Broken boilers, bursted pipes plaguing apartment complex

An Indy apartment complex is feeling the pinch of winter. (WISH Photo)

INDIANAPOLIS (WISH) – An apartment complex on the west side can’t seem to catch a break this winter.

From broken boilers to busted pipes, maintenance crews working around the clock to keep people from going cold at the Maple Creek Village off West Michigan Road.

Some tenants have been going without heat. Management has a few options for them to keep them warm including space heaters or shifting them temporarily to a different unit.

Rooms for rent can be found all around the Maple Creek Village, but on a tour led by property manager Kevin Krulewitch, we were shown rooms in need of repair.

“They came into here and then water was gushing out onto the floor, out into the common hallway,” he said describing how maintenance workers discovered a leak. A cracked pipe in the wall was to blame.

It’s the same story one building over and it all started not because of the chilly temps outside, but broken boilers down below. Replacement units took weeks to ship in. Resident Jacob Jones described the cold nights as a nightmare.

“But you just have to deal with what you have to deal with,” he said. “I mean it would be different if they weren’t trying but they’re trying so you have to deal with it,” said Jones.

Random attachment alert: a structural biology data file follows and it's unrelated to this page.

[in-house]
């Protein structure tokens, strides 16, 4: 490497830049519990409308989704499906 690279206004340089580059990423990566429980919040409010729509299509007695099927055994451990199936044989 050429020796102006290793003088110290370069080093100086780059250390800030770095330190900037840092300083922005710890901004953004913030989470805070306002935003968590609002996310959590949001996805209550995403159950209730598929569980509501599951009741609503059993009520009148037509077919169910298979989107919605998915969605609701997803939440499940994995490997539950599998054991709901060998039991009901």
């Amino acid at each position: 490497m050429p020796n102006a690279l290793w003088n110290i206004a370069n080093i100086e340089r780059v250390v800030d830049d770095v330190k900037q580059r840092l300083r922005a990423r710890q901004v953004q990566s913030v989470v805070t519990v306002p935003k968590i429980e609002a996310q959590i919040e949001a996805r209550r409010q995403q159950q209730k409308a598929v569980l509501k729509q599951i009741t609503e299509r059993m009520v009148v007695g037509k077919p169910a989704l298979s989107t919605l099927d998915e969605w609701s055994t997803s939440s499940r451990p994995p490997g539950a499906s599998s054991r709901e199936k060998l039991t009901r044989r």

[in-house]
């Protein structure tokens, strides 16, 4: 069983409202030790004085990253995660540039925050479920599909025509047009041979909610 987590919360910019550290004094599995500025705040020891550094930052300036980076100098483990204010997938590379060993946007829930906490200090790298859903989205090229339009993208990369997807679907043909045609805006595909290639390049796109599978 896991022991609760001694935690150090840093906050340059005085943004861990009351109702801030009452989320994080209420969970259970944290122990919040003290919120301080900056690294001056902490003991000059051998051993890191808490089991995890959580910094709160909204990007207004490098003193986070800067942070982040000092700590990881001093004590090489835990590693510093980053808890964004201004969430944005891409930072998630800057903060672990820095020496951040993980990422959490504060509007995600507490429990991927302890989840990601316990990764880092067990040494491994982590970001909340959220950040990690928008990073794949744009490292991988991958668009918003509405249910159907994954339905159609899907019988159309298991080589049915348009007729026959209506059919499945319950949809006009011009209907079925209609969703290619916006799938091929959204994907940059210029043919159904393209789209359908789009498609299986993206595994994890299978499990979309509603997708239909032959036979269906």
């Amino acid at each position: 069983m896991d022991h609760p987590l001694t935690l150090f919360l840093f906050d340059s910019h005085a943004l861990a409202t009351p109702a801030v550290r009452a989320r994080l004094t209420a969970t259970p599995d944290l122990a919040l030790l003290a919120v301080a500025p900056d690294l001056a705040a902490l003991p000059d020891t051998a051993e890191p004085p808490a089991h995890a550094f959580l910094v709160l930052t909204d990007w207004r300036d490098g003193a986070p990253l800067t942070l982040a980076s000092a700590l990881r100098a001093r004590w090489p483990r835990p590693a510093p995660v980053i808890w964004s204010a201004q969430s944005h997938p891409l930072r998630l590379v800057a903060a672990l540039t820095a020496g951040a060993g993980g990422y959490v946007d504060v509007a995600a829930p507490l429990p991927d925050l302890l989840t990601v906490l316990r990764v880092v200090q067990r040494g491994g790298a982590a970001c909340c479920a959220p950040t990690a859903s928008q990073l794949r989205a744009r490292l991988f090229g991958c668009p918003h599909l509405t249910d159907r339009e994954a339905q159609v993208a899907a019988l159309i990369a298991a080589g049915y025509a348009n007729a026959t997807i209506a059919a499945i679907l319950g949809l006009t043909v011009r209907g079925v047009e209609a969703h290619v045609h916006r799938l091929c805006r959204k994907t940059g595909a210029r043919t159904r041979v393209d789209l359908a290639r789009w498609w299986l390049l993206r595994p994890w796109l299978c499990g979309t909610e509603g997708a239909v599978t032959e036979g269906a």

Six new boilers were installed. The problem is when the heat was turned back on, pipes that had cracks in them thawed which led to the leaks. While they work to repair the leaks, the boilers can’t be running.

It’s feels like a never ending cycle for Krulewitch. He’s just hopeful his tenants keep their cool as his staff works on keeping them warm.

“I guess at the end of the day, knowing that you’re getting things fixed is positive. It’s not easy and I give credit to the staff and I certainly give credit to the residents for understanding and dealing with the situation,” he said.

Jones complimented the maintenance crews for their hard work and is trying to stay patient.

“You see them, boy from sun up to sun down,” Jones said.

On top of replacing six boilers, two more were able to be repaired on site. The price tag for the problems only makes matters worse.

Krulewitch said because of all the leaks, their water and sewage bill has more than doubled. He said this time of year, the complex typically pays around $4,000 a month, but this January and February it’s cost around $9,000 a month.

Tenants are being asked to conserve water as they work on repairs.

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